Patients who receive percutaneous coronary intervention (PCI) at safety net hospitals may have a marginally higher risk of in-hospital mortality than those receiving PCI at non-safety net hospitals, a recent study found.
Researchers used the National Cardiovascular Data Registry from 2009 to 2015 to compare risk-adjusted PCI outcomes between safety net hospitals (defined as hospitals where 10% or more of PCI patients were uninsured) and non-safety net hospitals. They assessed more than 3.7 million patients who underwent PCI at 282 safety net hospitals and 1,134 non-safety net hospitals. Results were published on Aug. 7 by JACC: Cardiovascular Interventions.
Compared to non-safety net hospitals, safety net hospitals were more likely to be rural institutions, to be located in the southern U.S., and to have lower PCI volume. Patients who received PCI at safety net hospitals had significantly higher risk-adjusted in-hospital mortality (odds ratio, 1.23; 95% CI, 1.17 to 1.32; P<0.001). Overall, they had a 0.4% higher absolute risk of in-hospital mortality than those treated at non-safety net hospitals (number needed to harm, 250).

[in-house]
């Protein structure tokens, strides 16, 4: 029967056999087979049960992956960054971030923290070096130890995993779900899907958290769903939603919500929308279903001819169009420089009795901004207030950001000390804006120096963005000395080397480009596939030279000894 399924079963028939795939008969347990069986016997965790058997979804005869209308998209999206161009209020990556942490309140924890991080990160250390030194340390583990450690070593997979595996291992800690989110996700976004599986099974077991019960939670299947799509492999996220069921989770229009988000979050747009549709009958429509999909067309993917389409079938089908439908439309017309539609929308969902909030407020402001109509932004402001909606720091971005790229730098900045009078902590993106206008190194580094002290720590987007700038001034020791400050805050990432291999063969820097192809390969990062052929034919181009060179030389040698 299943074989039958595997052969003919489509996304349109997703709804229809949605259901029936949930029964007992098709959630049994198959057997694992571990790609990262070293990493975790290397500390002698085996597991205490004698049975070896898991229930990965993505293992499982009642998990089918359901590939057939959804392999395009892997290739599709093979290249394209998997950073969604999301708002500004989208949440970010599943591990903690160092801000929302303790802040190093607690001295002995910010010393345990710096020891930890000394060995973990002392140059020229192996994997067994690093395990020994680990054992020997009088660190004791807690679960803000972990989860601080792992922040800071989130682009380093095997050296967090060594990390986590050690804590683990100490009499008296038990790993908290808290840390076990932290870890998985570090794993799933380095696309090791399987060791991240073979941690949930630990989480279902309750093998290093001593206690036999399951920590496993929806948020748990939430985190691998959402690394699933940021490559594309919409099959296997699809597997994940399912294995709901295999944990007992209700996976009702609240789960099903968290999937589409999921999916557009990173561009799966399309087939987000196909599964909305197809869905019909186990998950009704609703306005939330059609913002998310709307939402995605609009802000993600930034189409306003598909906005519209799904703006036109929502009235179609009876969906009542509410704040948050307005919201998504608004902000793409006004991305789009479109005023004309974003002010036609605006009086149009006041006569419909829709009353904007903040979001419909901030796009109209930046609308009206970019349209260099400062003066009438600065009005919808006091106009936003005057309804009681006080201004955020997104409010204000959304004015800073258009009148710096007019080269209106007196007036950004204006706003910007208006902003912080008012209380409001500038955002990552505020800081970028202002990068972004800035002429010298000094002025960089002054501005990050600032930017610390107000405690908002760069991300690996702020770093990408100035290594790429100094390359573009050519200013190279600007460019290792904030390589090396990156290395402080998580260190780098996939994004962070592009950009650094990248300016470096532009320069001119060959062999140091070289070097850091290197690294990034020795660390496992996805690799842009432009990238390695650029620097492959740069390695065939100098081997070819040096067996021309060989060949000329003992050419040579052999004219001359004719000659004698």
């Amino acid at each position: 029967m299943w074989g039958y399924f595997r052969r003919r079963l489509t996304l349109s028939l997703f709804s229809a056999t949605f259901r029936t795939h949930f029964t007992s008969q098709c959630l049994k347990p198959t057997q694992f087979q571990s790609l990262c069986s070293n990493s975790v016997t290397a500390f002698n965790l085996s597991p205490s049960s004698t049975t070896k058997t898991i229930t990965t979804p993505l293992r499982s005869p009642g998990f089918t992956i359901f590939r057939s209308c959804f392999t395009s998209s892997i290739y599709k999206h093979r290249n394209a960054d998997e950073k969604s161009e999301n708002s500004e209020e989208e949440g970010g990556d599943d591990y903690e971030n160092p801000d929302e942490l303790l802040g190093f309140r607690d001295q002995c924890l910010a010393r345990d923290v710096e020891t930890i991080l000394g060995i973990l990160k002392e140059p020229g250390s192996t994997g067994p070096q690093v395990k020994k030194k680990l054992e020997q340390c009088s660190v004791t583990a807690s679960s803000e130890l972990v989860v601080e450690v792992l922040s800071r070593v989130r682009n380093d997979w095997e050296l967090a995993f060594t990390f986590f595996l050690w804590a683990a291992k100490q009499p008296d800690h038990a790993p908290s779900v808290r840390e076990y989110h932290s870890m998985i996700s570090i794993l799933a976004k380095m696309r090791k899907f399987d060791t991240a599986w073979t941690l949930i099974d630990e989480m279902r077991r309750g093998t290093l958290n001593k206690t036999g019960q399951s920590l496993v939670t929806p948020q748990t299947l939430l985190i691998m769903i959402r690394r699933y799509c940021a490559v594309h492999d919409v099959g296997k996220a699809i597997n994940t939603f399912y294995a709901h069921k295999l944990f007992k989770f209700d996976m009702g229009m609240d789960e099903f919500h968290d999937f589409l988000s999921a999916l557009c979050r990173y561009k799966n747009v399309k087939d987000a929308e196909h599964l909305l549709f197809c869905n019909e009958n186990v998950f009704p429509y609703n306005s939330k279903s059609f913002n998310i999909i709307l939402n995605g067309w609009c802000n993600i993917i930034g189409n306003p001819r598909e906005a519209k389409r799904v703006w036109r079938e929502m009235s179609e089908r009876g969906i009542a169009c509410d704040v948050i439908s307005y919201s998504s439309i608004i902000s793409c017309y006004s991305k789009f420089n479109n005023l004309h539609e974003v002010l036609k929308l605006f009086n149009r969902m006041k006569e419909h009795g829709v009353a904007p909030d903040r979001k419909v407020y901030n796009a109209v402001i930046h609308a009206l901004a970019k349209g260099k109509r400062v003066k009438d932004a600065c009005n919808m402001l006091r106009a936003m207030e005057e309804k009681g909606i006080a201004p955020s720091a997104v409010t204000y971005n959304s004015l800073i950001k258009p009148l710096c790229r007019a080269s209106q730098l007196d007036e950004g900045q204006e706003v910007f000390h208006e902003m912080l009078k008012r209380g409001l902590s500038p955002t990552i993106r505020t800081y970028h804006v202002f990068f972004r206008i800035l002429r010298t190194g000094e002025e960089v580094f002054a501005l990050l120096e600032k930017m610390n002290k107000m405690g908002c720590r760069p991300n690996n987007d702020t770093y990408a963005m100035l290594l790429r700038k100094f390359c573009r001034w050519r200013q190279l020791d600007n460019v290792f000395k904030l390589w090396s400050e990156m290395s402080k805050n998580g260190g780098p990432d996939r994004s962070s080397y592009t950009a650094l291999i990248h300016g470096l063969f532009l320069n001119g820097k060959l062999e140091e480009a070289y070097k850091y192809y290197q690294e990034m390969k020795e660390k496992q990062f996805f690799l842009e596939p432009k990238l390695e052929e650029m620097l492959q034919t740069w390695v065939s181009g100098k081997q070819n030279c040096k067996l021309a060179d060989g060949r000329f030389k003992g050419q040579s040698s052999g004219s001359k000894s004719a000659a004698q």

The mortality difference between safety net and non-safety net hospitals appeared to attenuate as hospital PCI volume increased, albeit with wide confidence intervals, the authors noted. Risk-adjusted rates of periprocedural bleeding and acute kidney injury were not significantly different between the two types of hospitals.
Limitations of the study included its observational nature and the possibility of reporting inaccuracies in the registry. The study authors also noted the registry's omission of potentially important data on the degree of risk factor control at baseline, socioeconomic status, and access to health care.
An accompanying editorial called the slight absolute difference in mortality between safety net and non-safety net hospitals “encouraging” but pointed out that there is great heterogeneity among safety net hospitals and that gaps in the data preclude adequate risk adjustment when making comparisons.
“It may well be that, not only are PCI outcomes noninferior at [safety net hospitals] compared with non-[safety net hospitals], the sicker, more complicated patient with more comorbidities might perhaps be better served at a [safety net hospital],” the editorialist wrote.